My 9-year-old is on drugs (En)
CHILDREN as young as six have received treatment and counselling for drug addiction in East London, a social worker told the Saturday Dispatch this week.
Most of the young boys were smoking drugs using Hookah pipes or “hubbly bubblies”, said Samantha Beaumont, a social worker with the National Institute for Crime Prevention and the Reintegration of Offenders (Nicro).
A young boy in
with a Hookah
pipe, which is
used to smoke
On Thursday the Dispatch spoke to the mother of a nine-year-old boy being treated for addiction to heroin and dagga at the South African National Council for Alcoholism and Drug Dependence (Sanca).
His desperate mother said drug use was rife in the Parkside community where they lived and believes her son may have started using drugs from as young as seven.
The 45-year-old mother, whose name is being withheld to protect the family’s identity, said her son, who attends a local primary school, had turned into a “drug monster” and stole anything he could to sell and feed his addiction.
“I noticed this early in the year but I never wanted to admit that he was doing drugs although the signs were there,” she said.
“I heard rumours that he was being used to push drugs but I never knew it would go this far.” Working for a multinational company in a well-paying job, the mother of three said the family lived comfortably.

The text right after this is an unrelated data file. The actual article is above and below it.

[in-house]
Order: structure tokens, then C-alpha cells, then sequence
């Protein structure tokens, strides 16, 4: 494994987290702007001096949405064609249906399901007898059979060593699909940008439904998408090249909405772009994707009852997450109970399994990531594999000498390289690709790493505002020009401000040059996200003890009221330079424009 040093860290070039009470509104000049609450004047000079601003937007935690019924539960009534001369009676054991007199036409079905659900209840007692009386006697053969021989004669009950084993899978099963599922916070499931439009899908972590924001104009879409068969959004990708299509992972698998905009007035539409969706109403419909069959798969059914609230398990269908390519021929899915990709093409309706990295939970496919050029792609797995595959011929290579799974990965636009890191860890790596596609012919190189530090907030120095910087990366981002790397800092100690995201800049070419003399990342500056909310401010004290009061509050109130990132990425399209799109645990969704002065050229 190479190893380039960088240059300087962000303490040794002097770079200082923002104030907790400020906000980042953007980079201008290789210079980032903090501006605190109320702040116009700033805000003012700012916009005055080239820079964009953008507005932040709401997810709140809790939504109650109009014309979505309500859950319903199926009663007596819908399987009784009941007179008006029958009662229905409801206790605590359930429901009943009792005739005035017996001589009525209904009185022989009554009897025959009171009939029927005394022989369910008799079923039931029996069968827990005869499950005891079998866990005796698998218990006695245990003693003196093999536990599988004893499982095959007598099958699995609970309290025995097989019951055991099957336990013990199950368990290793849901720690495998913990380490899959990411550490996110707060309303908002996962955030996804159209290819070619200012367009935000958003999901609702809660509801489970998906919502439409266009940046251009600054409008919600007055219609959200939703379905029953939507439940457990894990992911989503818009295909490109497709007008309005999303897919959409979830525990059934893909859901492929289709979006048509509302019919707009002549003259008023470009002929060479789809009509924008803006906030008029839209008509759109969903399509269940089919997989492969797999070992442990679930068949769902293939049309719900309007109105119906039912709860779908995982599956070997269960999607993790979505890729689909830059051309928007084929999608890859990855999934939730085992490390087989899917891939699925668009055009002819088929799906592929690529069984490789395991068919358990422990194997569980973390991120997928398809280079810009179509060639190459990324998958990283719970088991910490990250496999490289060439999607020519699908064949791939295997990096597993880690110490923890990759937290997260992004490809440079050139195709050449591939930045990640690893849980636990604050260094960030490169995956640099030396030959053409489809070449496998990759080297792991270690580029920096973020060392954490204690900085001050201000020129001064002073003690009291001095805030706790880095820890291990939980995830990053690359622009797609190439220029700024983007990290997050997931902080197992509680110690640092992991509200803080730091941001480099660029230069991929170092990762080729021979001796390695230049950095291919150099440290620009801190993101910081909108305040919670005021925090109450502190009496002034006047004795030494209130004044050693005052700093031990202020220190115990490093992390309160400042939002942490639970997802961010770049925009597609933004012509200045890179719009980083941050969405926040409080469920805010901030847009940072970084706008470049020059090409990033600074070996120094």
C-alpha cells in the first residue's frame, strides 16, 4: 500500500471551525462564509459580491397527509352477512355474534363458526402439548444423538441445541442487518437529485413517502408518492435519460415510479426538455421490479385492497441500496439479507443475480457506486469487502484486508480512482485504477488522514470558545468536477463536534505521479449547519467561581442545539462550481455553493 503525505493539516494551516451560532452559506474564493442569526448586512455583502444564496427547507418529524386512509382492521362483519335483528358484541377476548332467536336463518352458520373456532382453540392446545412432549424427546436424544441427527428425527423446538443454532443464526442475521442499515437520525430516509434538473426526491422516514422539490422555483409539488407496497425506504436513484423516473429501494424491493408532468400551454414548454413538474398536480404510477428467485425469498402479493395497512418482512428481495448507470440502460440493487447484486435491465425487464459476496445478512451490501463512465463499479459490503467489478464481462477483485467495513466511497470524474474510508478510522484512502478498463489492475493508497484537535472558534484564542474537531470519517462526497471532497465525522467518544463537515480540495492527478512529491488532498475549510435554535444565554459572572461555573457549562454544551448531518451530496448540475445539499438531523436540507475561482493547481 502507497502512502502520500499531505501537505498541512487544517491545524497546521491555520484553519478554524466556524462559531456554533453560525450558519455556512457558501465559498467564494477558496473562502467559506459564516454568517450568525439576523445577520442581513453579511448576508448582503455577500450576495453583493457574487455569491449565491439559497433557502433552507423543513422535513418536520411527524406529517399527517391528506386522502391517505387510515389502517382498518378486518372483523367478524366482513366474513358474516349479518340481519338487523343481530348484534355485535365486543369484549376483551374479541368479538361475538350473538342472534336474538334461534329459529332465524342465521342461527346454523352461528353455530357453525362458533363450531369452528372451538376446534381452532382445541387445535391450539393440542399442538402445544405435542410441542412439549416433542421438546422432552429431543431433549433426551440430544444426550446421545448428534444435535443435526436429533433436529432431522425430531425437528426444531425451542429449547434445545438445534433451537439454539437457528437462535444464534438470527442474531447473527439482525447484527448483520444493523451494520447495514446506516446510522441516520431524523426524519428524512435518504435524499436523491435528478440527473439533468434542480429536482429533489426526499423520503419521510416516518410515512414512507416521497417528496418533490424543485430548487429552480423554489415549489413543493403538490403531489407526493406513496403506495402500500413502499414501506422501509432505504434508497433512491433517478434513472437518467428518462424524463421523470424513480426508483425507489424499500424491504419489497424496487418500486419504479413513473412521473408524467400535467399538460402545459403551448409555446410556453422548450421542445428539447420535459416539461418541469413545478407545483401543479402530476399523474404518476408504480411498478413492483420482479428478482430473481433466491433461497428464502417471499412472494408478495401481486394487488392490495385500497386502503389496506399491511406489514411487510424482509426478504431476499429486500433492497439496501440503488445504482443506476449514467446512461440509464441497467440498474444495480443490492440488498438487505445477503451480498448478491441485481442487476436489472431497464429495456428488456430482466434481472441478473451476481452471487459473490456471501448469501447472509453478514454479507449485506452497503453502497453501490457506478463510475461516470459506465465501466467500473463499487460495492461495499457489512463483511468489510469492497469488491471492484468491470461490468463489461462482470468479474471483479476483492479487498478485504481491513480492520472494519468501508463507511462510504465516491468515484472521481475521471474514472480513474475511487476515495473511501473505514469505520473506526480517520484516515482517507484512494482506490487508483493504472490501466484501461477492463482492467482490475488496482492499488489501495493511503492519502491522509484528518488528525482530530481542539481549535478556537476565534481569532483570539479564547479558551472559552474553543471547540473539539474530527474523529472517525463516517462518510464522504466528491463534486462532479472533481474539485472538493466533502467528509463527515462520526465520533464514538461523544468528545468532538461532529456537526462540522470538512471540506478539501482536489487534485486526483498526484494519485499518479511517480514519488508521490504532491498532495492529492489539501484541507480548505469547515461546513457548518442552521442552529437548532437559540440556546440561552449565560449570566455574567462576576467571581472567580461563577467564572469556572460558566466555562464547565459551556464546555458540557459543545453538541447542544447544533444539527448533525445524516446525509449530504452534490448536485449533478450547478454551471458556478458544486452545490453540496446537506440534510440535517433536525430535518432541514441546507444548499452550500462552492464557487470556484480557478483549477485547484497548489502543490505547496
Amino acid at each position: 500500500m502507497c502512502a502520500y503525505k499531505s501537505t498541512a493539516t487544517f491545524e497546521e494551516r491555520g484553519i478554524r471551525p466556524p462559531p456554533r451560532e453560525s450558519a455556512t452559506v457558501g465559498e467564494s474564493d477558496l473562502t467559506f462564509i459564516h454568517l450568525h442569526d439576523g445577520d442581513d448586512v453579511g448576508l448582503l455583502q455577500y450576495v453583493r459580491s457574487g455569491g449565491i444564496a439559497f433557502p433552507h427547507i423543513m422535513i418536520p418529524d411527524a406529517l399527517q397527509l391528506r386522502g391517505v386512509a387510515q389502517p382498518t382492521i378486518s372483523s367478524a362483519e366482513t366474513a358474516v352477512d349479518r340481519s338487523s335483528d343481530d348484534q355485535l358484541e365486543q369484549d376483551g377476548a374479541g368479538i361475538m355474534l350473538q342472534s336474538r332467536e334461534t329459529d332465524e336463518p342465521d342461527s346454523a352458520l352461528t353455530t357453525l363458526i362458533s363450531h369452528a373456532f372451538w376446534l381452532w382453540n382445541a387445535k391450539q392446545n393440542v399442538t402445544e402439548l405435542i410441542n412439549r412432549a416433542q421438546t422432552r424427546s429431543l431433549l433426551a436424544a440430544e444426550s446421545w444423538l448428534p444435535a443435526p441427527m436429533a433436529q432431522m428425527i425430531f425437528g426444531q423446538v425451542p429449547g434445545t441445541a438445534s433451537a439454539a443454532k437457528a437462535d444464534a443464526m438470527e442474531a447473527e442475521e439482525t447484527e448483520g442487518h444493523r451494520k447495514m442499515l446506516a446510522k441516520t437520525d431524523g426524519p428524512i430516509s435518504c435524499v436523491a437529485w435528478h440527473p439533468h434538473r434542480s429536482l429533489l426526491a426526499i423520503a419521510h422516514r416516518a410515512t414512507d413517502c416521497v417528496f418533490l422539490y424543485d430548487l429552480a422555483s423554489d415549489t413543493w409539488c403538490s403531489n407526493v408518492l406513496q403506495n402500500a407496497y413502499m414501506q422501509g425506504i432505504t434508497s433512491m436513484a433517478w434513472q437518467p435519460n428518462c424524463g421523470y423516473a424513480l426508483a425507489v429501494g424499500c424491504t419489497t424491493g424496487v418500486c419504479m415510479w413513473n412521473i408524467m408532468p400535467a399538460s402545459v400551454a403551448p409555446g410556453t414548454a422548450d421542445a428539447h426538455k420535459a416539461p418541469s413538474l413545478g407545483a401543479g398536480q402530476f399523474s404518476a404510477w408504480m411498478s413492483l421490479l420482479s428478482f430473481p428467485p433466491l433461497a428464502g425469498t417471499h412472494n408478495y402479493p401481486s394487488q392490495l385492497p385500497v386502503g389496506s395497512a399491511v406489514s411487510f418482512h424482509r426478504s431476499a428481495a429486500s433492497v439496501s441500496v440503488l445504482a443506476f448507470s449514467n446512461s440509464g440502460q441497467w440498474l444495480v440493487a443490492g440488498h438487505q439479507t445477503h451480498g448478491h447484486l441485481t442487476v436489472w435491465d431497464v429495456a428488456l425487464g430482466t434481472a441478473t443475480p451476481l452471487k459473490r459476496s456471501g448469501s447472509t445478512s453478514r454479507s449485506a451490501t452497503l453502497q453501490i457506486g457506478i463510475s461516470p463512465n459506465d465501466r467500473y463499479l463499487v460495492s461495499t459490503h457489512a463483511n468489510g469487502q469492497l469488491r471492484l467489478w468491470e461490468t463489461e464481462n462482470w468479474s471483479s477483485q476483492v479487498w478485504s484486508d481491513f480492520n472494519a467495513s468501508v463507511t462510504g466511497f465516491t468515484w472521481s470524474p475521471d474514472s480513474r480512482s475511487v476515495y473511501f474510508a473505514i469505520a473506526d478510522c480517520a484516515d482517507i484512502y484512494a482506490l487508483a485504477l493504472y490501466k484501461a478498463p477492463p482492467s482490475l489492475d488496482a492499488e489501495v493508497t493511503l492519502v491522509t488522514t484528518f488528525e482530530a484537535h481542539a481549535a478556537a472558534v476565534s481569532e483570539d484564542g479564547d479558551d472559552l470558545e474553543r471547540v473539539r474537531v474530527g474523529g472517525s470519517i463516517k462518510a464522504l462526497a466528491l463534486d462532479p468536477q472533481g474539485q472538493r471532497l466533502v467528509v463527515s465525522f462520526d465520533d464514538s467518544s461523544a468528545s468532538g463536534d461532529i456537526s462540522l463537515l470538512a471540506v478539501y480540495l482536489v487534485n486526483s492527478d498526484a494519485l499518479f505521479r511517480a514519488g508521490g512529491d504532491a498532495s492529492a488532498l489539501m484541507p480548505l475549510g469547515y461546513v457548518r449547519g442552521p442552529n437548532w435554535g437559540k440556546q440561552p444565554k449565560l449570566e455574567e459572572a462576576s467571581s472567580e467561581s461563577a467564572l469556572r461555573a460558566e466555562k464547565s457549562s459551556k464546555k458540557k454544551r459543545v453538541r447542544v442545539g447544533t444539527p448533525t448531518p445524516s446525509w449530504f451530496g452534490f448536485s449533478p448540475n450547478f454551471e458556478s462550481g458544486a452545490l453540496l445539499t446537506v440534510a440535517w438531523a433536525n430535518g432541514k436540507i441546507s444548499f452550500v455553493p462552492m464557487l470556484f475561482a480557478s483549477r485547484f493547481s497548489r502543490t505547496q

“I just don’t know how I’m I going to tell my relatives about my son’s addiction,” she said. “I feel I am to blame. My child has turned into this black sheep.”
She said drugs were rife in the community. “I blame the older people for letting him get involved in this. My son has become so aggressive and has become this monster who doesn’t respect his older siblings.”
Another mother, Janice Mahadeo, 43, said she had recently caught her 12-year-old daughter doing drugs. “I have a 14-year-old son who is into drugs and as I was nursing him I noticed that my daughter was smoking dagga. She’s only 12 years old. What must we do as parents to stop this?” asked Mahadeo.
Both mothers attended a three-day workshop organised by Nicro in East London this week. Beaumont said the workshop was aimed at bringing parents together to fight drug abuse in their communities.
She said boys as young as six were doing drugs and most had started using Hookah pipes, or “hubbly bubblies”, as they are commonly known.
“The workshop was about upholding positive parenting skills and the aim is to connect children with their parents,” she said.
“It is time for parents to come out and fight this”
“You see kids as young as six getting more love and connection with their peers on the street than at their homes and that is wrong.”
The workshop, which ended yesterday, was attended by 25 parents from around the city who had problems with drugs in their homes.
Beaumont said many teen drug addicts dropped out of school because their minds weren’t functioning properly.
“For example, dagga lasts up to six weeks in one’s body,” she said.
“But many of these teenagers are also using hardcore drugs.”
The issue of drug use among young children was confirmed by Sanca’s Angelique Fraser, who said education was needed to address the matter.
“We are facing a huge problem here. The youngest client we’ve had to assist at Sanca was a nine-year-old. This is a crisis,” she said.
Nicro manager Antony Chakuwamba said parents needed to take a stand against drug abuse. “It is time for parents to come out and fight this.”
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